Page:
In preparation for this action future mon amour Sara Burant and I, as the two key organizers, went on the weekend before to suss out potential places to do such a thing in Benicia and Martinez. One of the places we found was this space overlooking the Carquinez Strait where the I680’s two bridges cross between Martinez and Benecia. To get to the space you drive on a road that pretty well runs through the Valero refinery. I wrote a poem when I got back to where I was living in Lafayette and read it on the day of the protest at the site the poem describes. It was very fresh so perhaps a bit chancy to read.
My poem Lac-Mégantic is a good example of revision and also trying different angles at the same poetic impulse until you find the poem. I’ll take you through my Lac-Mégantic poem revision story. I went to the Community of Writers Workshop in California in the summer of 2015 where you write a new poem a day and read it the next morning to a dozen or so excellent poets and a faculty member. In the workshop only what is working is discussed, the idea being you will try new things in your work, take real chances.
I made three runs that week at the topic of the tragedy at Lac-Mégantic after doing a lot of online research of in-depth articles written about the place, the people and what happened. I had a high level of emotion as well because of my work at Imperial Oil. But I wasn’t sure how to approach it as a poem. I was very aware of the problems around writing about tragedy, topics of high emotion and big issues like our fossil fuel addiction and its impacts.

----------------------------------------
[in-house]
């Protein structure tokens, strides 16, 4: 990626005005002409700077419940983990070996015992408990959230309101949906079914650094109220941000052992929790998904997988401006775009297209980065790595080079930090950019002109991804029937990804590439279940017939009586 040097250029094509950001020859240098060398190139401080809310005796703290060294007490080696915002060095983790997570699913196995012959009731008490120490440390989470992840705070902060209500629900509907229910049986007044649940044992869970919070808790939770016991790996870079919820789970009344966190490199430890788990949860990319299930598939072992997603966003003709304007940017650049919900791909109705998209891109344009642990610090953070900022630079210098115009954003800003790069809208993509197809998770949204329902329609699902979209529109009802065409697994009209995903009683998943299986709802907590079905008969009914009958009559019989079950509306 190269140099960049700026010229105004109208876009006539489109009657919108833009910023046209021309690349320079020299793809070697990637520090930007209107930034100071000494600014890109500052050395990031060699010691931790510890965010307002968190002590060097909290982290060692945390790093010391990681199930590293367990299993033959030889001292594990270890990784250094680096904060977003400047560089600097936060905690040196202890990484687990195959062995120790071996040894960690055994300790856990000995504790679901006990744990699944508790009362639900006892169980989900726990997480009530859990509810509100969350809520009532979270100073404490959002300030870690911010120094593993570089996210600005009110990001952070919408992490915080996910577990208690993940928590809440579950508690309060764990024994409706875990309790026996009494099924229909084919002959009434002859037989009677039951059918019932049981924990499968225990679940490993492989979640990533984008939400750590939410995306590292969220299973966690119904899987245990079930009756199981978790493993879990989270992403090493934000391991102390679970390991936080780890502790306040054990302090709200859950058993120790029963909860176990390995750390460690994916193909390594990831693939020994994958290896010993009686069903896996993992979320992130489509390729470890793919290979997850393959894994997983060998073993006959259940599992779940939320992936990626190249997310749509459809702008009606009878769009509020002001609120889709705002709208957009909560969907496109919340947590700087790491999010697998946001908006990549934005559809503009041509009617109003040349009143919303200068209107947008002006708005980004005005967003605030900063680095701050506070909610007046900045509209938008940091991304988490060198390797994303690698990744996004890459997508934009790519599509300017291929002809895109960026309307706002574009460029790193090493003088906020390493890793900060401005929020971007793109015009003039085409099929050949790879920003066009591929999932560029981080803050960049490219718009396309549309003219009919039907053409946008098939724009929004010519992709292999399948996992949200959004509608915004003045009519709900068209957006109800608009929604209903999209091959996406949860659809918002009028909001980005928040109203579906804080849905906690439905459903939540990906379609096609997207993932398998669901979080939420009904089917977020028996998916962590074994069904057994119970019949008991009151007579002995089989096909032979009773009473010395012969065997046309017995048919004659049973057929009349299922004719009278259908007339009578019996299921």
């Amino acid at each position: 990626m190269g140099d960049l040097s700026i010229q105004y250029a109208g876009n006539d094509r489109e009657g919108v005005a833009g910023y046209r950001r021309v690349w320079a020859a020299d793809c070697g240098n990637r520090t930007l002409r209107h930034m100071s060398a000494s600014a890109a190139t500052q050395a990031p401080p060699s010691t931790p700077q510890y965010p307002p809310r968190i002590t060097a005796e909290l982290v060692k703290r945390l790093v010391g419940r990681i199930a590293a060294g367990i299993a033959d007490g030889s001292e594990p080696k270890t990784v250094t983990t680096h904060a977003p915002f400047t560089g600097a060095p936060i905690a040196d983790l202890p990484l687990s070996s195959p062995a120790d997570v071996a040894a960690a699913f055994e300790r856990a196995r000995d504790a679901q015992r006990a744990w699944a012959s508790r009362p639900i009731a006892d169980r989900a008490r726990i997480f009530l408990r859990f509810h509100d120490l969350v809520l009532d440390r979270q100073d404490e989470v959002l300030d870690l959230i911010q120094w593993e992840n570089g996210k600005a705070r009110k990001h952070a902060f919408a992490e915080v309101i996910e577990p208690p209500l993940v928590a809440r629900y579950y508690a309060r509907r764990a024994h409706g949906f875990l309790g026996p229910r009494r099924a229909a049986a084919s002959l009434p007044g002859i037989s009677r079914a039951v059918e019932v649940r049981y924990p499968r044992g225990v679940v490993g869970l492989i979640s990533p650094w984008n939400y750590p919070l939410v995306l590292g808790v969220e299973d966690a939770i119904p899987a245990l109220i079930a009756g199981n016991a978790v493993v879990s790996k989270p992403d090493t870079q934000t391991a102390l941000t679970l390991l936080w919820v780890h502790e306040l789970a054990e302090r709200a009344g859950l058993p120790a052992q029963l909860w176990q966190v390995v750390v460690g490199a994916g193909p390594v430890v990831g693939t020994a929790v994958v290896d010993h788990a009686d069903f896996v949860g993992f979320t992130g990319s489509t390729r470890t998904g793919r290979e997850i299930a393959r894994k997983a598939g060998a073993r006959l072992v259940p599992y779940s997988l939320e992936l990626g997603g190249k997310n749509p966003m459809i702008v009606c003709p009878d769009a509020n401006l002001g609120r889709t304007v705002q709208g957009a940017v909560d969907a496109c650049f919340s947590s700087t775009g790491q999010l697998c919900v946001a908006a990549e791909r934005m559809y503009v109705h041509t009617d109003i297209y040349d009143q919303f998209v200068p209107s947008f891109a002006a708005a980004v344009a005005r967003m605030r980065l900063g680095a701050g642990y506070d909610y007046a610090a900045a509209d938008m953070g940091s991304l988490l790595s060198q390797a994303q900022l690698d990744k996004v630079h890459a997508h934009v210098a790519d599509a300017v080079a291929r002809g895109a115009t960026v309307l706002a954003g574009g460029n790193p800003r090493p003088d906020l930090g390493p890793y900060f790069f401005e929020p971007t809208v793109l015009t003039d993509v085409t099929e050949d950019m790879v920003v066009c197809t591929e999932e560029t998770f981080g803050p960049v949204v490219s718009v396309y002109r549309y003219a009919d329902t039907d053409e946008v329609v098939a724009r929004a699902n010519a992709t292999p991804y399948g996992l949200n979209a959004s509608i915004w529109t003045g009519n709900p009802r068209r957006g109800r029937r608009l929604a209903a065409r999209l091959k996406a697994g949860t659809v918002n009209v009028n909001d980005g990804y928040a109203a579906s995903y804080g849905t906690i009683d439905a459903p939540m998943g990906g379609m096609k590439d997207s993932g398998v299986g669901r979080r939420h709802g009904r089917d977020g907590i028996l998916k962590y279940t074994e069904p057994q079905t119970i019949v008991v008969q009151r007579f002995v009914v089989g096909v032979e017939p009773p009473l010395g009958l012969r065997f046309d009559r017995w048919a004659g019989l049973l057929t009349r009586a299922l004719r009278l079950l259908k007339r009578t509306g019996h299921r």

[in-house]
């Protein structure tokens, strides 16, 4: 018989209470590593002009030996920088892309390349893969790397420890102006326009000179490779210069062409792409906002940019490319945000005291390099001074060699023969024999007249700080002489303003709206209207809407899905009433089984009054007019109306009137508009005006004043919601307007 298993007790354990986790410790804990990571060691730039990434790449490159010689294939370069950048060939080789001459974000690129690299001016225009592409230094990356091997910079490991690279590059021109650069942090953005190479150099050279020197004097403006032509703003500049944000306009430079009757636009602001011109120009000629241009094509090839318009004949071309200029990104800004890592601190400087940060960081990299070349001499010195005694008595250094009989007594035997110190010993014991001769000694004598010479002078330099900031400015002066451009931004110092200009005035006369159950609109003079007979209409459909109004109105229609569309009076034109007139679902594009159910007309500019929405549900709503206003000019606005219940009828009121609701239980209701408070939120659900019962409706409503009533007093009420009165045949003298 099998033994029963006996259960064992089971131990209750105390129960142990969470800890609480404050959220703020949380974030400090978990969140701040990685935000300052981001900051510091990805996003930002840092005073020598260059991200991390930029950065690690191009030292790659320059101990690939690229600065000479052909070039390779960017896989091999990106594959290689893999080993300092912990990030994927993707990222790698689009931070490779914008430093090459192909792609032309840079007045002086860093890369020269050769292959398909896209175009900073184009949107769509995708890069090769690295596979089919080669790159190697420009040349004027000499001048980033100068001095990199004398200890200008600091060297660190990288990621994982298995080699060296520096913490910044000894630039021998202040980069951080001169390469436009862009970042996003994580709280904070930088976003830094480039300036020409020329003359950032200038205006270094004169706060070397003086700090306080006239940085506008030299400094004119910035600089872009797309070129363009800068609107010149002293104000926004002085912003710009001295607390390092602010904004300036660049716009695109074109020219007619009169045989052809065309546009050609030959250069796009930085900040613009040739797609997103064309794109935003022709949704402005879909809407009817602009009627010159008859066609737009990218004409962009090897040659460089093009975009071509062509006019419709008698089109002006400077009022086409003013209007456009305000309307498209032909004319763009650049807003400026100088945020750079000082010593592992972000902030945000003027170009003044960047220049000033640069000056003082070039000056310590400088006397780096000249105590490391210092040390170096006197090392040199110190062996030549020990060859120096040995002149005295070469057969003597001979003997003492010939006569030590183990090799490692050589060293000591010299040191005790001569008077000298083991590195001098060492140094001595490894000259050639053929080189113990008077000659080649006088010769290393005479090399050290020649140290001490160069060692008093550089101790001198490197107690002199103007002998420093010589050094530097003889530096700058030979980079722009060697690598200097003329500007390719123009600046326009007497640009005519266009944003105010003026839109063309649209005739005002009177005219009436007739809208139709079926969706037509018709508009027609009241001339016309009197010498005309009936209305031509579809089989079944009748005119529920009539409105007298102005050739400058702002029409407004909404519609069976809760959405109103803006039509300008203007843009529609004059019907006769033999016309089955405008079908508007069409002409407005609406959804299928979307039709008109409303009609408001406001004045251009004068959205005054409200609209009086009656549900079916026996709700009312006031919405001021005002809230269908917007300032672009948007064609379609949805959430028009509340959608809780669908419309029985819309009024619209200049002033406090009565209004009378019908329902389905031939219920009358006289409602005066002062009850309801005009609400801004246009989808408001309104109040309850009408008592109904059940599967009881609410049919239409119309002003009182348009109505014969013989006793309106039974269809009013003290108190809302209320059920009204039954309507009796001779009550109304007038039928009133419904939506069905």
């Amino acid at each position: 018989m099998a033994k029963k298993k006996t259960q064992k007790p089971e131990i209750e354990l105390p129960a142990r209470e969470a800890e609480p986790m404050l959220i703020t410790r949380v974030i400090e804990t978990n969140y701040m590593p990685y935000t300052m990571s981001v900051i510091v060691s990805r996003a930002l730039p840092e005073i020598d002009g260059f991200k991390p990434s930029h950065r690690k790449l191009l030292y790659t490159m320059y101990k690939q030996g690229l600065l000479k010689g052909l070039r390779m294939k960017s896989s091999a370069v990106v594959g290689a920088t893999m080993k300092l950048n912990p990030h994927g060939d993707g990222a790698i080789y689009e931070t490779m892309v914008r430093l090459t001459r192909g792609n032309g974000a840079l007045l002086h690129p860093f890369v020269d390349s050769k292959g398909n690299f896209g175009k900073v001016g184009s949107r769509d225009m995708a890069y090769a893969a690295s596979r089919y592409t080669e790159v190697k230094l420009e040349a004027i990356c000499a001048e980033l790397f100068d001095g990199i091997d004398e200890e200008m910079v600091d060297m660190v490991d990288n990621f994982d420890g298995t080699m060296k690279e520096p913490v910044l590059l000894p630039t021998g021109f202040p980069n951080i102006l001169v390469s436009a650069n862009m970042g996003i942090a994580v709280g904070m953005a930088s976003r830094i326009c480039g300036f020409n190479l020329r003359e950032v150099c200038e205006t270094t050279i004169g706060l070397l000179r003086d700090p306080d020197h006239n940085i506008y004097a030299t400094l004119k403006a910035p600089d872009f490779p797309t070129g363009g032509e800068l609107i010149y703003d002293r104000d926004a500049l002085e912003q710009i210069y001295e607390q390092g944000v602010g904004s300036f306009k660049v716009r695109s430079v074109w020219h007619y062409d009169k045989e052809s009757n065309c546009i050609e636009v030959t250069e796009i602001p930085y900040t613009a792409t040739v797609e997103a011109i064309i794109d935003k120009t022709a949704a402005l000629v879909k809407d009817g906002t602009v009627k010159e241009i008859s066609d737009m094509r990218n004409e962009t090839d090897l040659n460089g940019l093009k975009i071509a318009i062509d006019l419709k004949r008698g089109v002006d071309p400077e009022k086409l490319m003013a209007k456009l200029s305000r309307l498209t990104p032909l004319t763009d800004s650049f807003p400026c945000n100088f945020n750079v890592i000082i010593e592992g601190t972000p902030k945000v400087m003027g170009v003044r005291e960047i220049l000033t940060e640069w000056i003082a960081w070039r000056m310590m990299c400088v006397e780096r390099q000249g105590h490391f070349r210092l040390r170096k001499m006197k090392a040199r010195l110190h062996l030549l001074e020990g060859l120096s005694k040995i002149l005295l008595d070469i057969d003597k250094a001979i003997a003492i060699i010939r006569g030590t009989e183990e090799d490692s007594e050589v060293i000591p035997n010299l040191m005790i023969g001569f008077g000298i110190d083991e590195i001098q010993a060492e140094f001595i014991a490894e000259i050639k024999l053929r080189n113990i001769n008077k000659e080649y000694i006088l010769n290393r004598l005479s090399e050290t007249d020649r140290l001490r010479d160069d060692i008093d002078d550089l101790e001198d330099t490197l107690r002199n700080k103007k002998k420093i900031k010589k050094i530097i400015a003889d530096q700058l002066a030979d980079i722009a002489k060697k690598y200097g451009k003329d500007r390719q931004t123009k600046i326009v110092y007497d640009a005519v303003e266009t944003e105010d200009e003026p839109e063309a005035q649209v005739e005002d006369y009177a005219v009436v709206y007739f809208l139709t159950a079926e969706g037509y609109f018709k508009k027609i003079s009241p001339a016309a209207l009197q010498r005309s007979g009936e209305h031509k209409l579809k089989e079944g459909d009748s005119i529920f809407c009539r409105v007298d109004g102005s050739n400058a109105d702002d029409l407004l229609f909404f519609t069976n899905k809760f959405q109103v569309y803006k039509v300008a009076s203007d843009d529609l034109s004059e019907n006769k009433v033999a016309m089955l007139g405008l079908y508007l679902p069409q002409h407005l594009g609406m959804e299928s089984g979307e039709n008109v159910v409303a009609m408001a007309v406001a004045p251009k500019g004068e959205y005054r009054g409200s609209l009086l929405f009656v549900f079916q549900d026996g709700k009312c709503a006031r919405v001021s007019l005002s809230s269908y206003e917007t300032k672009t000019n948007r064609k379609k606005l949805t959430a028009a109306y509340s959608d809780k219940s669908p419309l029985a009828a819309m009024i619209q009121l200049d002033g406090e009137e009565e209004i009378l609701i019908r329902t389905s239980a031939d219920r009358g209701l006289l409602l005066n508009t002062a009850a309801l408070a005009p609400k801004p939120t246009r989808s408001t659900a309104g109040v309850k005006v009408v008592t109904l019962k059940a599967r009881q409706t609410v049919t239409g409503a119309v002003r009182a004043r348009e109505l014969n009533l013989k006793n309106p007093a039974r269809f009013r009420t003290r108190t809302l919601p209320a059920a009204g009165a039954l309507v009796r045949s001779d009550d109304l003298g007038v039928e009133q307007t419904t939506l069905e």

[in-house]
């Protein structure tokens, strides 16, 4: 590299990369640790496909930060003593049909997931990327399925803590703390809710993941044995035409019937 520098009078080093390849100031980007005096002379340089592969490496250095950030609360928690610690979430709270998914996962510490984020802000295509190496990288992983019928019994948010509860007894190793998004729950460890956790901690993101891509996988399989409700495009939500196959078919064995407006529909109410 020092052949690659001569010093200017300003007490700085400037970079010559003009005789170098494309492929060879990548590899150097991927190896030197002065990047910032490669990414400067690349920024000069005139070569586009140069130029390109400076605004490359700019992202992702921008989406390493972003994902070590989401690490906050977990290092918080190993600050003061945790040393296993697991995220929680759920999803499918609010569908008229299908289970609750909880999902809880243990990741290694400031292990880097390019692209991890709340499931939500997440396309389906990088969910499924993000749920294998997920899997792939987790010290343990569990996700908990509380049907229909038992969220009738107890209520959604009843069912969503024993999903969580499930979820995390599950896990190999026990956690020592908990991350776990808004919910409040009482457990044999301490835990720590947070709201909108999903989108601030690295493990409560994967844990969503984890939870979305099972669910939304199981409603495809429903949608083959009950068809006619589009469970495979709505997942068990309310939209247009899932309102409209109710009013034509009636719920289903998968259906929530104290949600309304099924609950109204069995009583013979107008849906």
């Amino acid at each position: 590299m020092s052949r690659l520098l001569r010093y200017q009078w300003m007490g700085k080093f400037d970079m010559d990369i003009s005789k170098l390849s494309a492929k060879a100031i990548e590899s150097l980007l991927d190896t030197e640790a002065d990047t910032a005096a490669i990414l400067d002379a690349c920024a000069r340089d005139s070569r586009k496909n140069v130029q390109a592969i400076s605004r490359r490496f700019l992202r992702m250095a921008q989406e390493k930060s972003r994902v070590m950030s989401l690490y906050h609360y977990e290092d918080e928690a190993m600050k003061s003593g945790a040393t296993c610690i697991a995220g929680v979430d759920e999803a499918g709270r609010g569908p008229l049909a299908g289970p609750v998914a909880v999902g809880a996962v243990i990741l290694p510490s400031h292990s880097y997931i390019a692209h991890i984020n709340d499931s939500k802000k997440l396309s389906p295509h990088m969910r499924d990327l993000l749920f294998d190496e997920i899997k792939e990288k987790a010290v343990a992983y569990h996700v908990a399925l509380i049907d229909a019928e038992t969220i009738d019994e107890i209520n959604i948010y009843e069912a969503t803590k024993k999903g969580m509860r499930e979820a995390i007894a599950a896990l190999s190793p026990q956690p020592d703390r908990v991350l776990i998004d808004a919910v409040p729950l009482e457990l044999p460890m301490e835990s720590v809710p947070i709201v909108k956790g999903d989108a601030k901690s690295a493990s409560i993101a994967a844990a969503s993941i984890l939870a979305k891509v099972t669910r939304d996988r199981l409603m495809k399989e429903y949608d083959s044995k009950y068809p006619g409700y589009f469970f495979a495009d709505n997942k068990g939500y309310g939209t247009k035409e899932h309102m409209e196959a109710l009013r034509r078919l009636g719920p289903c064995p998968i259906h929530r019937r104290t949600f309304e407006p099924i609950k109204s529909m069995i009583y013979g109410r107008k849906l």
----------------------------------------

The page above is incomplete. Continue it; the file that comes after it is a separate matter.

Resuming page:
The first poetic attempt being a kind of experimental form that I read to Brenda Hillman’s workshop. Brenda seemed appreciative but nobody else in that group seemed to really understand what I was doing. Also it turned out this horrific tragedy was not well known in the US so it failed to resonate without more explanation. A poetic failure.
This is the first video I’ve made for the Canada Council’s Digitals Originals program. My plan is to release about a dozen of these over the next three months. The goal is to provide an experience of my new collection, Moving to Climate Change Hours published by Wolsak and Wynn, through a video gallery of selected poems. As well I will provide a blog post discussing each poem, its poetics and something around my thinking in the making of the video for the video gallery.
The poem On Leaving was written after hearing a discussion on the use of steep enjambment in poetry. Poetry Foundation gives us this definition of enjambment: “The running-over of a sentence or phrase from one poetic line to the next, without terminal punctuation”. Or another way to think of it is the line ends in the middle of a phrase with the continuation being enjambment on to the next line.